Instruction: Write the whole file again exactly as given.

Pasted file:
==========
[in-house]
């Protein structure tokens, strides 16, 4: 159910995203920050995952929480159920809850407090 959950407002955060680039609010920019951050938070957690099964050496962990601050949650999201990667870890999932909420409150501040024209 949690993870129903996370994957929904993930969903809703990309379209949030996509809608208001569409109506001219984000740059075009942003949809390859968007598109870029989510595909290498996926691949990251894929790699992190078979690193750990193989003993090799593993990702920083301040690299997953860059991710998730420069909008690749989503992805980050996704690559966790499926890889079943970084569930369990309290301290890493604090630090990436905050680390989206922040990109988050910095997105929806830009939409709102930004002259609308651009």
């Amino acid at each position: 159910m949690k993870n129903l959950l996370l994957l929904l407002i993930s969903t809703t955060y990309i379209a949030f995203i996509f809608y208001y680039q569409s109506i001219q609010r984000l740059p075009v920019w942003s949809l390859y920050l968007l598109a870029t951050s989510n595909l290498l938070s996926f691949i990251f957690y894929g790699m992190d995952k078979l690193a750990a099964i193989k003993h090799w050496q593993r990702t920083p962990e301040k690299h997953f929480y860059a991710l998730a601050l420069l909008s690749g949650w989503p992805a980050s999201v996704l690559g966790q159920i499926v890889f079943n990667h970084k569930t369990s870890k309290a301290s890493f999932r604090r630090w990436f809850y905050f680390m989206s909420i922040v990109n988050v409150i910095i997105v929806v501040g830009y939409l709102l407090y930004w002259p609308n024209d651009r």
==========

[in-house]
């Protein structure tokens, strides 16, 4: 159910995203920050995952929480159920809850407090 959950407002955060680039609010920019951050938070957690099964050496962990601050949650999201990667870890999932909420409150501040024209 949690993870129903996370994957929904993930969903809703990309379209949030996509809608208001569409109506001219984000740059075009942003949809390859968007598109870029989510595909290498996926691949990251894929790699992190078979690193750990193989003993090799593993990702920083301040690299997953860059991710998730420069909008690749989503992805980050996704690559966790499926890889079943970084569930369990309290301290890493604090630090990436905050680390989206922040990109988050910095997105929806830009939409709102930004002259609308651009």
């Amino acid at each position: 159910m949690k993870n129903l959950l996370l994957l929904l407002i993930s969903t809703t955060y990309i379209a949030f995203i996509f809608y208001y680039q569409s109506i001219q609010r984000l740059p075009v920019w942003s949809l390859y920050l968007l598109a870029t951050s989510n595909l290498l938070s996926f691949i990251f957690y894929g790699m992190d995952k078979l690193a750990a099964i193989k003993h090799w050496q593993r990702t920083p962990e301040k690299h997953f929480y860059a991710l998730a601050l420069l909008s690749g949650w989503p992805a980050s999201v996704l690559g966790q159920i499926v890889f079943n990667h970084k569930t369990s870890k309290a301290s890493f999932r604090r630090w990436f809850y905050f680390m989206s909420i922040v990109n988050v409150i910095i997105v929806v501040g830009y939409l709102l407090y930004w002259p609308n024209d651009r």